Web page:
But was Snowie's 3-ply evaluation of this position really correct? Rollouts strongly suggested that it was not, but unfortunately not in a way that soothed my ego:

Rollout:  95% Confidence Interval:
 -money cubeless eq.:  0.231 +/- 0.008
 -live cube no double:  -0.049 +/- 0.016
 -live cube double take:  0.001 +/- 0.024
Rollout Settings
 Truncated rollout, depth 5
 453 games (equiv. 103857 games),
 played 3-ply (medium, 50%), cube 3-ply
 settlement 0.550 at 8 pts.
 random seed, with race database

Rollout  Money Equity .231
1.9%  27.7%  51.1%  48.9%  8.5%  .3%

1.  Double, take  0.009
2.  No double  -0.031 (-0.040)
3.  Double, pass  1.000 (+.991)
According to these numbers, Mr. Big correctly had doubled and I had incorrectly beavered. "Oh sure," I rationalized to myself, "My beaver was undoubtedly correct as a practical matter anyway. After all, if I had won, Mr. Big would undoubtedly have started steaming. If I had won, Mr. Big's loss of equity from even one ill-advised checker play or cube decision would more than offset the equity I `lost' by beavering."

If I had won, if I had won....

Well, I had not won and now I was the one who was feeling steamed. "Must...control...fist...of...death," I thought. "Must ...not...make....ill...advised....checker..." To calm myself down, I looked outside my window into the garden. There, placidly chewing on my wife's blue potato bush, was a unicorn. Lurching back in my chair, I knocked over my cup of coffee onto the mouse and keyboard. I rushed to get a rag.

As I wiped up the coffee, I may have inadvertently moved a checker or two or three around on Snowie. When order was restored, I again looked out my window. To my amazement, there was still a unicorn staring me in the face, although now it looked slightly different from the one I had seen earlier. Fortunately, this time I had my camera handy. This is what it looked like:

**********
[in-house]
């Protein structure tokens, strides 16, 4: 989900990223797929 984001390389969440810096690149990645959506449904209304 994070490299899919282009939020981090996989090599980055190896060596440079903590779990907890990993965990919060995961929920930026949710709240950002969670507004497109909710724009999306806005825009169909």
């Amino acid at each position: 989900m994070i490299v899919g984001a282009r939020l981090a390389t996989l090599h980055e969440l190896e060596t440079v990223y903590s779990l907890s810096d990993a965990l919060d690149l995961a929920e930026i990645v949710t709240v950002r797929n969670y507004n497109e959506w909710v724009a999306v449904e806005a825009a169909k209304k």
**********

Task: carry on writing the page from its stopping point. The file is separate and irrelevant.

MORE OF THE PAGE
money game


Rollout Money equity 0.219
1.8%  28.2%  50.9%  49.1%  9.5%  0.4%

95% confidence interval:
  - money cubeless eq.:  0.219 +/- 0.007
  - live cube no double:  -0.064 +/- 0.013
  - live cube double take:  -0.028 +/- 0.020

Rollout settings:
Truncated rollout, depth 5
1000 games (equiv. 166192 games)
played 3-ply (medium, 50%), cube 3-ply
settlement 0.550 at 8 pts,
random seed, with race database

1. Double, take  -0.016
2. No double  -0.050 (-0.034)
3. Double, pass  1.000 (+1.016)
Proper cube action:  Double, beaver

Live cube
1. Double, take  -0.028
2. No double  -0.064 (-0.036)
3. Double, pass  1.000 (+1.028)
Proper cube action:  Double, take
The above position differs from my position with Mr. Big in three small respects. First, Blue's blot is on his 5 point instead of his 4 point. Second, one of Blue's outfield checkers has been moved from the 11 point to the 9 point. And third, White's spare checker on his 6 point has been moved to his 5 point. Repeated rollouts have confirmed that all three of these changes are essential to create a true "Double, beaver" position. Make only one or two of these changes, and the position remains "Double, take" because White's net equity after doubling remains positive. On the other hand, move White's spare from his 5 point to his 4 point, and White's equity suddenly drops so far into negative territory as to turn the position into a non-double.

Curiously, and apparently glitchly, Snowie evaluates the proper cube action for "Live cube" rollouts as "Double, take" even though Blue clearly does better by beavering White's proper cube, doubling his equity from 0.028 to 0.056. White is still better off doubling, however, since his equity of -0.056 after getting beavered compares favorably to his equity of -0.064 by not doubling.

Skeptics may correctly point out that Snowie's margin of error leaves open the possibility that this is not truly a "Double, beaver" position, even after the equivalent of a 166,000 game rollout. Of course, skeptics said similar naysayings about the light bulb, the Loch Ness monster, the Apollo space mission, and New Coke. They were wrong then (except about the Apollo conspiracy, of course) and they are wrong now.

Frankly, I am not sure that a definitive answer can ever be provided in these types of positions, especially where repeated tough decisions will often be needed, and any one of those could result in a significant equity blunder (for example, deciding to cover a home board blot instead of scooping up an additional checker). Indeed, the answer may vary depending on the skill or mechanical nature of your opponent. Personally, and to paraphrase Dorothy Parker, I would rather have a frontal lobotomy than a bot in front of me.

Besides, like I said before, unicorns are very delicate and ephemeral creatures. They vanish just as quickly as they appear, leaving us to ponder whether they were ever really there in the first place. Now, if you will excuse me, I am late for my Loyal Order of Sasquatches meeting.